Yesterday I read this article in Dazed about Martin Margiela accepting a Belgian Fashion Award through a short letter, expressing his gratitude and stating the reason he stepped down from the eponymous label he created in 2008. As many other designers, the reason was the fast pace of the fashion industry, as well as the rising pressure of social media on his creative imput.
I find this very sad, especially because we are all part of the 'social media pressure' that according to Margiela, 'kills the thrill of wait', and as soon as we hit that like and share button we look for something else, something new, without truly admiring a creation that probably took half of a year to make.
Margiela was known as “the Greta Garbo of fashion” or the invisible man, as he didn't give interviews or sit for portraits, saying that all his attention goes toward his creations. He was also one of fashion's leading deconstructionists, as the French call it 'La Mode Destory.' Working with unconventional materials, Martin Margiela shocked the world with his hits such as patch-worked tops from vintage leather gloves, cleft-toe boots and jewellery made of coloured ice, dyeing the clothes as it melted. He found inspiration everywhere, from furniture to plastic bags and seemed like having fun taking items apart only to put them back together on the catwalk.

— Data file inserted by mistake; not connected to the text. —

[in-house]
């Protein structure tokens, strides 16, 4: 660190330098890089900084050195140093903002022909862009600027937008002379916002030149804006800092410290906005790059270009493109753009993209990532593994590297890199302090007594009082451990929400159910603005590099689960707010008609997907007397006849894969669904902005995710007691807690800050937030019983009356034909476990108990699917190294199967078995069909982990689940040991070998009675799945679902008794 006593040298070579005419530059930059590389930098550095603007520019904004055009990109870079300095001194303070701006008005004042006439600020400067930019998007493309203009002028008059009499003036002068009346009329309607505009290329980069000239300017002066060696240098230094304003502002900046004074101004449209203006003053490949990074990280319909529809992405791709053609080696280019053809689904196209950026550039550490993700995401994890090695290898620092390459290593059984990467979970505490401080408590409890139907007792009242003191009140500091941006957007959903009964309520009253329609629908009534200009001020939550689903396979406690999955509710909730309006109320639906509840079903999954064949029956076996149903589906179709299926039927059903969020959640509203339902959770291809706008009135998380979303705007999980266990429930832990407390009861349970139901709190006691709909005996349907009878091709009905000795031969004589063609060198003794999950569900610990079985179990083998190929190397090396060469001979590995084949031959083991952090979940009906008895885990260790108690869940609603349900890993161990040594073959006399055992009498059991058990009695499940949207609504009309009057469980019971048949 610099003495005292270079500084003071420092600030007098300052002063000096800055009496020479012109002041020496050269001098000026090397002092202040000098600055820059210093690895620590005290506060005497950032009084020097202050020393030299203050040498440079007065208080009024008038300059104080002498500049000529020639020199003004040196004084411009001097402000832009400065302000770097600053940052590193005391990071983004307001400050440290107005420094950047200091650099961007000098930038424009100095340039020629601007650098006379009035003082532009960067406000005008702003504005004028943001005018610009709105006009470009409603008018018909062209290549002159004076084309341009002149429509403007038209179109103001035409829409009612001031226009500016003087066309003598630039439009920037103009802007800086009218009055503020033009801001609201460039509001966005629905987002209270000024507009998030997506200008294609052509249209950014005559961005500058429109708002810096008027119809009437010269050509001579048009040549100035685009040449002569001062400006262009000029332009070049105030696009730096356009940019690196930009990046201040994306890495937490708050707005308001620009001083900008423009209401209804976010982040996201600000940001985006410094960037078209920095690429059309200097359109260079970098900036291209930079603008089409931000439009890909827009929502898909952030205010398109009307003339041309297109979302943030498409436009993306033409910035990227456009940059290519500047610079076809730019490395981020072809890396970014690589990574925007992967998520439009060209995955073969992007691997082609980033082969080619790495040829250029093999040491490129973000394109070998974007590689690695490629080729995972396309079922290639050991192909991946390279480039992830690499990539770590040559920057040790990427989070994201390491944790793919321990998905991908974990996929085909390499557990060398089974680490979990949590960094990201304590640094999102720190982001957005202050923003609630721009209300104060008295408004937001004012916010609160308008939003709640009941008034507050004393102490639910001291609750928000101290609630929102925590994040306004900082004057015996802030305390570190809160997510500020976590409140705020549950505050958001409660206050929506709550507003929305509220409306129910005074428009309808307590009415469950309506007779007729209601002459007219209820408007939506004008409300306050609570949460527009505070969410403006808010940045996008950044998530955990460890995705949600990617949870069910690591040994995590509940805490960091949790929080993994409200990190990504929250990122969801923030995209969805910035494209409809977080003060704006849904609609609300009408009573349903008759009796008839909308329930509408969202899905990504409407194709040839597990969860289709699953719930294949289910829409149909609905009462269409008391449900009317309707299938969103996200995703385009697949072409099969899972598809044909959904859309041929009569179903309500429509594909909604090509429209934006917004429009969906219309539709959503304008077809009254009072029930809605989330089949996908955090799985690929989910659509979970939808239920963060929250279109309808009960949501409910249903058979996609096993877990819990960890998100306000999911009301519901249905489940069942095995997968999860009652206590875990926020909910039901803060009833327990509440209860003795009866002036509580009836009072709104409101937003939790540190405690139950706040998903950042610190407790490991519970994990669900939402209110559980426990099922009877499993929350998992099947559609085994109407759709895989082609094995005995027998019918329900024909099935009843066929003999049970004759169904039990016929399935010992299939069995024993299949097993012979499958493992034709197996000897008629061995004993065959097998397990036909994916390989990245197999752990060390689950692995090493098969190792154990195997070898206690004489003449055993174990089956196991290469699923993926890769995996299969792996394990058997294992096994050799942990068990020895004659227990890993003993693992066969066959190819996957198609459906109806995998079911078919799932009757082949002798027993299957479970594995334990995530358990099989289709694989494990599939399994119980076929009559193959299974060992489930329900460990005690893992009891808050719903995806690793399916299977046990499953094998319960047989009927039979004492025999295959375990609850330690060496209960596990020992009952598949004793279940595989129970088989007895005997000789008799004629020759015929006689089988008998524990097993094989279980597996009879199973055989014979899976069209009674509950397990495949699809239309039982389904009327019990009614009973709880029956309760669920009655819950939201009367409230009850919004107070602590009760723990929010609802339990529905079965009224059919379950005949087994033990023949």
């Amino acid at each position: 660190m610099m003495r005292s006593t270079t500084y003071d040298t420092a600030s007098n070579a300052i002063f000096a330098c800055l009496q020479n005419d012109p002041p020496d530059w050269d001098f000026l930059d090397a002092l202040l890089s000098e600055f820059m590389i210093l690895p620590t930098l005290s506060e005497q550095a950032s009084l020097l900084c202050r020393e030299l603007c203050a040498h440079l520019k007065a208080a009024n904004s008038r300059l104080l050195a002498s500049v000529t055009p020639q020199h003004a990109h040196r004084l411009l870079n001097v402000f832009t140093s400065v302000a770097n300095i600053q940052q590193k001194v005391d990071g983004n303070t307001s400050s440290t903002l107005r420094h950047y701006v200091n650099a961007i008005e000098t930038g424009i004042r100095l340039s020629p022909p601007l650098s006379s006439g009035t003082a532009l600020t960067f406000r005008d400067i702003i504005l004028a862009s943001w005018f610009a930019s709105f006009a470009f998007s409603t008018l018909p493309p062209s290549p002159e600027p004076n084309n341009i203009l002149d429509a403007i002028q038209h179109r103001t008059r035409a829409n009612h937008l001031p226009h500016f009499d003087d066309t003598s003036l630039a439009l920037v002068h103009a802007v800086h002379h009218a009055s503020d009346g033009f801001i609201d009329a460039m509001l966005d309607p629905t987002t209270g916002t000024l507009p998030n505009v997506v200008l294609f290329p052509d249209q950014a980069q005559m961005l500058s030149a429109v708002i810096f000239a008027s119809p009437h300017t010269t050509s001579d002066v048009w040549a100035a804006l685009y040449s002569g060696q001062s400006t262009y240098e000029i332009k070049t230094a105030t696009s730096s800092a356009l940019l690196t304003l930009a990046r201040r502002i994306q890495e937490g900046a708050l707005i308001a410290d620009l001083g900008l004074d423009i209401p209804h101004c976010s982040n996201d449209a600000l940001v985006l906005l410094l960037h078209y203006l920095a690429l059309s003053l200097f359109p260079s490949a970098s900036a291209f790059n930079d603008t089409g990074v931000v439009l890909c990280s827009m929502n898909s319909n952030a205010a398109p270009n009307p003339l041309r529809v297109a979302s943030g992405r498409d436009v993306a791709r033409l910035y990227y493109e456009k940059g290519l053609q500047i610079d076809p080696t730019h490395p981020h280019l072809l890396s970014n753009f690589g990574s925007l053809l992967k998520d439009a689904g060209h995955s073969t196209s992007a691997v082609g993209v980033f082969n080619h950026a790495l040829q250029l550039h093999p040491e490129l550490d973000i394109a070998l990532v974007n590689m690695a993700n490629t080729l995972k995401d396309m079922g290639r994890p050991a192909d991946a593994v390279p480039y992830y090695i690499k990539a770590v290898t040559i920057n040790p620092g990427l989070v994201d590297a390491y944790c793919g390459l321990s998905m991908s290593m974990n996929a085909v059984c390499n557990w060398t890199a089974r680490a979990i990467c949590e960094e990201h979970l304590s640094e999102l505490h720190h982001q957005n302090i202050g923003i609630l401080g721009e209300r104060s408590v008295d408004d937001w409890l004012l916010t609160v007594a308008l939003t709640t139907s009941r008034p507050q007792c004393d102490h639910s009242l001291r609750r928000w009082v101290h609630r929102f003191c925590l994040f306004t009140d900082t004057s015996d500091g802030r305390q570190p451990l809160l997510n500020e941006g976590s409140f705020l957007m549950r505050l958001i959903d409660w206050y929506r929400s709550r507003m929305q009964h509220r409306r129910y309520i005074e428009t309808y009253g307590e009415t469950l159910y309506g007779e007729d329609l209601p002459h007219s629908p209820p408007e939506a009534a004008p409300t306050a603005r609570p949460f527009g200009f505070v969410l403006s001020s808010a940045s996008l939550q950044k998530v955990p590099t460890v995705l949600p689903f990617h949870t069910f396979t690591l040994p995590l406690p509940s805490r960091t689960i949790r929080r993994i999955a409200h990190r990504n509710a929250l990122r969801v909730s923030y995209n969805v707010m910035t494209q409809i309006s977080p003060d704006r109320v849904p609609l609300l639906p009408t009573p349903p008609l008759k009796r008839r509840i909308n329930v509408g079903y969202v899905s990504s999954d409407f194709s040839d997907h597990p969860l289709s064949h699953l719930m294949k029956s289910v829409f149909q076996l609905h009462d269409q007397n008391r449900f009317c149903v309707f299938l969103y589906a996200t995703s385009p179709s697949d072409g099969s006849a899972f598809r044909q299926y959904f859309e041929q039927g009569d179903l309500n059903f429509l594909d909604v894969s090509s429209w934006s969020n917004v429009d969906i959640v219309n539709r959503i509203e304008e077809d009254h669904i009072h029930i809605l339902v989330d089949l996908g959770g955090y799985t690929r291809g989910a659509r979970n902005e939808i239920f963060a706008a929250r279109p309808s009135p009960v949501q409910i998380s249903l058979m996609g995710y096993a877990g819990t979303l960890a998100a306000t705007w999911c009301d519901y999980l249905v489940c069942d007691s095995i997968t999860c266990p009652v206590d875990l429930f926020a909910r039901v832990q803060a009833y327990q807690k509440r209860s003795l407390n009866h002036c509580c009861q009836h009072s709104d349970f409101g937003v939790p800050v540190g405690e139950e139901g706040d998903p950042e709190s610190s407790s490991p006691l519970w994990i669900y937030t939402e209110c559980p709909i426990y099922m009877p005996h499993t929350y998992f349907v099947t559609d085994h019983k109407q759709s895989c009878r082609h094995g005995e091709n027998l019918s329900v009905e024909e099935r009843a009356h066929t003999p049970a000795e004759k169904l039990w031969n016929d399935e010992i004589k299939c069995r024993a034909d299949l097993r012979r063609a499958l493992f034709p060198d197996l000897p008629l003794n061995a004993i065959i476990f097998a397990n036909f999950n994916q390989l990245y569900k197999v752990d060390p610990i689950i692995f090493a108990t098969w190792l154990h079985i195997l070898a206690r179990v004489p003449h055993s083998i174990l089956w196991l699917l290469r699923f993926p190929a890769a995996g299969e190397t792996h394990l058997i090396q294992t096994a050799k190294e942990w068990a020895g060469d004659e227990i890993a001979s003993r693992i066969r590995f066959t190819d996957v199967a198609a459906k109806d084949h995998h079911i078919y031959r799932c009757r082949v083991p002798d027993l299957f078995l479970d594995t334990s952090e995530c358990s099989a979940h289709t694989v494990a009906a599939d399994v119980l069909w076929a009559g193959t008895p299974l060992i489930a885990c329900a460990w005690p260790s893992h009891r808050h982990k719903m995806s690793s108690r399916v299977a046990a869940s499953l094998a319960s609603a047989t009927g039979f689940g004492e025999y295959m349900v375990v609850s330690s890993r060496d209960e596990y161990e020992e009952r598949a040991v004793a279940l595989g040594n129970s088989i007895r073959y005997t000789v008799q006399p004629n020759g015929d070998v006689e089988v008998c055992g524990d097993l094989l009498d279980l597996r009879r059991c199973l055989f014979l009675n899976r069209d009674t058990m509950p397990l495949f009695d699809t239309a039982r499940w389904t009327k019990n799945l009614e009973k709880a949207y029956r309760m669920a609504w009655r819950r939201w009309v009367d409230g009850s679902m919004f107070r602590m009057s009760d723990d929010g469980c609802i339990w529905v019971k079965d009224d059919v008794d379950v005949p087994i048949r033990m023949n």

Today, Margiela is not an outsider of the fashion world, he is now the inspiration of many new, emerging and successful designers such as Demna Gvasalia, currently the creative director of Balenciaga and head designer of Vetements. Following Margiela's footsteps, the new creative director of the brand is John Galliano, who brings a soft sensitivity to the collections. Also, today we canconfirm Marc Jacob's statement from 2008: 'Anybody who's aware of what life is in a contemporary world is influenced by Margiela.'
Read Margiela's full letter below
“I am very touched and indeed honoured to receive this award, here in my native country.
Especially because I stepped down from fashion already ten years ago.
This evening, my memory goes back to 1983 when I received, here in Brussels, my very first recognition: the second prize of the ‘Golden Spindle’ contest, handed to me by the then only foreign jury member, Jean Paul Gaultier.
Many say that fashion has a short memory as it is obsessed by actuality and novelty. But some recent exhibitions about my work exemplified the opposite. Again, my homeland Belgium was the first to honour my work at the MOMU Antwerp, and then my adoptive city Paris followed with two more, at Palais Galliera and Musée des Arts Décoratifs.
A beautiful tribute to a period of hard work and dedication starting at early age and lasting for more than 30 years, until 2008 – the very year I felt that I could not cope any more with the worldwide increasing pressure and the overgrowing demands of trade. I also regretted the overdose of information carried by social media, destroying the ‘thrill of wait’ and cancelling every effect of surprise, so fundamental for me.
But today, I am happy to notice again a growing interest for creativity in fashion, by some upcoming designers.
This evening, I feel proud and fulfilled and I wish to thank wholeheartedly all of you for your precious support back then and today's recognition.”